Three Epitaphs from the Greek: Anthology for Baritone

Song Cycle by John Woods Duke (1899 - 1984)

Word count: 0

1. An inscription by the sea [sung text not yet checked]

No dust have I to cover me,
My grave no man may show;
My tomb is this unending sea,
And I lie far below.
My fate, O stranger, was to drown;
And where it was the ship went down
Is what the sea-birds know.

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Available translations, adaptations or excerpts, and transliterations (if applicable):

  • ITA Italian (Italiano) (Ferdinando Albeggiani) , "Una iscrizione", copyright © 2008, (re)printed on this website with kind permission

Researcher for this text: Emily Ezust [Administrator]

2. Undying thirst [sung text not yet checked]

This rudely sculptur'd porter-pot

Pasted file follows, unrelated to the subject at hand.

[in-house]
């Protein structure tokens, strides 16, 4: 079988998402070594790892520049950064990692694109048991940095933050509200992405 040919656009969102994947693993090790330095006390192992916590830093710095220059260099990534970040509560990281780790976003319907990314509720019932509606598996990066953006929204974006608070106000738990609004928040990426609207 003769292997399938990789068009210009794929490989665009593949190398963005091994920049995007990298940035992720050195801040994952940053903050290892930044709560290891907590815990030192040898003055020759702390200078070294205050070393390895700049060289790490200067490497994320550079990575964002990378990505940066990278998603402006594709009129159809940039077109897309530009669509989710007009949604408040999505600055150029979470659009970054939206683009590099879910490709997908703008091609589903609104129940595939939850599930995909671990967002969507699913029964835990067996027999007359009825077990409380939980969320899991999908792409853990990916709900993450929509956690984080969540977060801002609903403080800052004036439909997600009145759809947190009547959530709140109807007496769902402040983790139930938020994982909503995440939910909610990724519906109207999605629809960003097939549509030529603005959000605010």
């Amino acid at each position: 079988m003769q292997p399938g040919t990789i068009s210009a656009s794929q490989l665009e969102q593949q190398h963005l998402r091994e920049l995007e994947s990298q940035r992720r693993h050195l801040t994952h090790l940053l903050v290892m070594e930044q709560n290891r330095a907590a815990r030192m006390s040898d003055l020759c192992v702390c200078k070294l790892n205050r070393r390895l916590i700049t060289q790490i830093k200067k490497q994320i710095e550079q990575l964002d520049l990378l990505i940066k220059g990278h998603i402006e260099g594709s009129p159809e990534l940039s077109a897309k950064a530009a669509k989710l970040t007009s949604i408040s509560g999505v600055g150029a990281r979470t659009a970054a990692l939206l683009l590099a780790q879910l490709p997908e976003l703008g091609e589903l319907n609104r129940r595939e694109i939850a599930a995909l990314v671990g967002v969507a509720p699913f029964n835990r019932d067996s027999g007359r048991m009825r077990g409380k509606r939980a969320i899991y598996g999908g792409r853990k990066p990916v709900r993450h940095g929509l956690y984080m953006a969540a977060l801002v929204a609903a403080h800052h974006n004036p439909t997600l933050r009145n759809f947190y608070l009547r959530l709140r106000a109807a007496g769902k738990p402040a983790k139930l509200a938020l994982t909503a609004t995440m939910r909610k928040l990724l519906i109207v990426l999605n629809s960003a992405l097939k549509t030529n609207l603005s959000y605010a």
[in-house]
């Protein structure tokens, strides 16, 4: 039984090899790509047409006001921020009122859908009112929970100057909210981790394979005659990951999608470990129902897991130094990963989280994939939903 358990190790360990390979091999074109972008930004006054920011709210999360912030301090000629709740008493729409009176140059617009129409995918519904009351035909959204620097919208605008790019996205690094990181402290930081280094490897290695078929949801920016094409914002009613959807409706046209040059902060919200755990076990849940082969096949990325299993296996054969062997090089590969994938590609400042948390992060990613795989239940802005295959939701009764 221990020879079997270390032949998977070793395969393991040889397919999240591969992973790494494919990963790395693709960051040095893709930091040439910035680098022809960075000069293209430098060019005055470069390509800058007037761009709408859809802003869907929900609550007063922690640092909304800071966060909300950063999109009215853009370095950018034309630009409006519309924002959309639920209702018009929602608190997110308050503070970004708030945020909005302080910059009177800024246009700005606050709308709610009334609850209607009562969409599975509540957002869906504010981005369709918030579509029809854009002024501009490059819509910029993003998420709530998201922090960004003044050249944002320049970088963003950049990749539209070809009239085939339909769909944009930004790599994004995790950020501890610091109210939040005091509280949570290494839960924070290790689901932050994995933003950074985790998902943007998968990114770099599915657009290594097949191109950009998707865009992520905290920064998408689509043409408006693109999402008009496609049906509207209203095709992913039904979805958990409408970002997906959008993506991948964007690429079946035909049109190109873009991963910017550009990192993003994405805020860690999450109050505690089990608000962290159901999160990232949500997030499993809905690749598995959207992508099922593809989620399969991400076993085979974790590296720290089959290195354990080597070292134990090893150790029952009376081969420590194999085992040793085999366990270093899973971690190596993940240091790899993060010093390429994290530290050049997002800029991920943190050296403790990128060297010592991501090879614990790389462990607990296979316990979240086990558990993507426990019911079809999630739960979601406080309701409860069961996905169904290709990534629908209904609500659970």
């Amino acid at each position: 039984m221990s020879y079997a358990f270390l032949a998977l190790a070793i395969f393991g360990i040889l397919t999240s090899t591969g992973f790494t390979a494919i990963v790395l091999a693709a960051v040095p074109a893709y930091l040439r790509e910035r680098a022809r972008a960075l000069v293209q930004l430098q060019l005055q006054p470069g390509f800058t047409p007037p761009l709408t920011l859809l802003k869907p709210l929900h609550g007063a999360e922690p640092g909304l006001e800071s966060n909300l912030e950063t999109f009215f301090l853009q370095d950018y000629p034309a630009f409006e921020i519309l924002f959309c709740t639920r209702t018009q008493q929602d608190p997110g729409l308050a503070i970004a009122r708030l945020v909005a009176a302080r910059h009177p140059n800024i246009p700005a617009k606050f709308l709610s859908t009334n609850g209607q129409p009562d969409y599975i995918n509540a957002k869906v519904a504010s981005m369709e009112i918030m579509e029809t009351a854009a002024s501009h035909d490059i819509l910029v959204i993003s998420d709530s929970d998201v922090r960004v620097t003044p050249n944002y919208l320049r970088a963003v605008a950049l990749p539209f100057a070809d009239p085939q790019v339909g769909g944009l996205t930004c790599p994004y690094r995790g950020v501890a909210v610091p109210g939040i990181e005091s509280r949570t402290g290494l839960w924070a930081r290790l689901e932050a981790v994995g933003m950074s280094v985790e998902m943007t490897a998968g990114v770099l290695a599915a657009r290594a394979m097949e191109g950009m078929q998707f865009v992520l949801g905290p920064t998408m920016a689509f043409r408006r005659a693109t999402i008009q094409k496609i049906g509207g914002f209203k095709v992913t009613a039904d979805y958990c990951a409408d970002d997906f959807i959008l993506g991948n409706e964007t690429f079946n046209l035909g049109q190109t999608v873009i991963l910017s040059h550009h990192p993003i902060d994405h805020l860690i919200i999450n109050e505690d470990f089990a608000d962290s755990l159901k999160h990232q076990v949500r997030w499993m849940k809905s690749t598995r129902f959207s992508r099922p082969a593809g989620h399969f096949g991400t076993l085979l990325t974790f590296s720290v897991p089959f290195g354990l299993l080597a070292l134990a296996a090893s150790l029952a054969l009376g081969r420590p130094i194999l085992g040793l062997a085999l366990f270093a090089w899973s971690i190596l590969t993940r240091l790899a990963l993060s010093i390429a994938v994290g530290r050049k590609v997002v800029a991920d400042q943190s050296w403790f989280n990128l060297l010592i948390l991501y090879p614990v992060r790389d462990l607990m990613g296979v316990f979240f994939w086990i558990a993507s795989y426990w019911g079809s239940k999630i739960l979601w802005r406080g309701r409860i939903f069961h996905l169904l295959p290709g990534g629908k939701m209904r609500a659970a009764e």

Denotes where sleeps a female sot
Who pass'd her life, good easy soul!
In sweetly chirping o'er her bowl.
Not for her friends or children dear
She mourns -- but only for her beer.
E'en in the very grave, they say,
She thirsts for drink to wet her clay;
And, faith, she thinks it very wrong
This jug should stand unfill'd so long.

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Researcher for this text: Emily Ezust [Administrator]

3. A happy man [sung text not yet checked]

When these graven lines you see,
Traveler, do not pity me;
Though I be among the dead,
Let no mournful word be said.

Children that I leave behind,
And their children, all were kind;
Near to them and to my wife,
I was happy all my life.

My three sons I married right,
And their sons I rocked at night;
Death nor sorrow ever brought
Cause for one unhappy thought.

Now, and with no need of tears,
Here they leave me, full of years, --
Leave me to my quiet rest
In the region of the blest.

Authorship

Based on

See other settings of this text.

Researcher for this text: Emily Ezust [Administrator]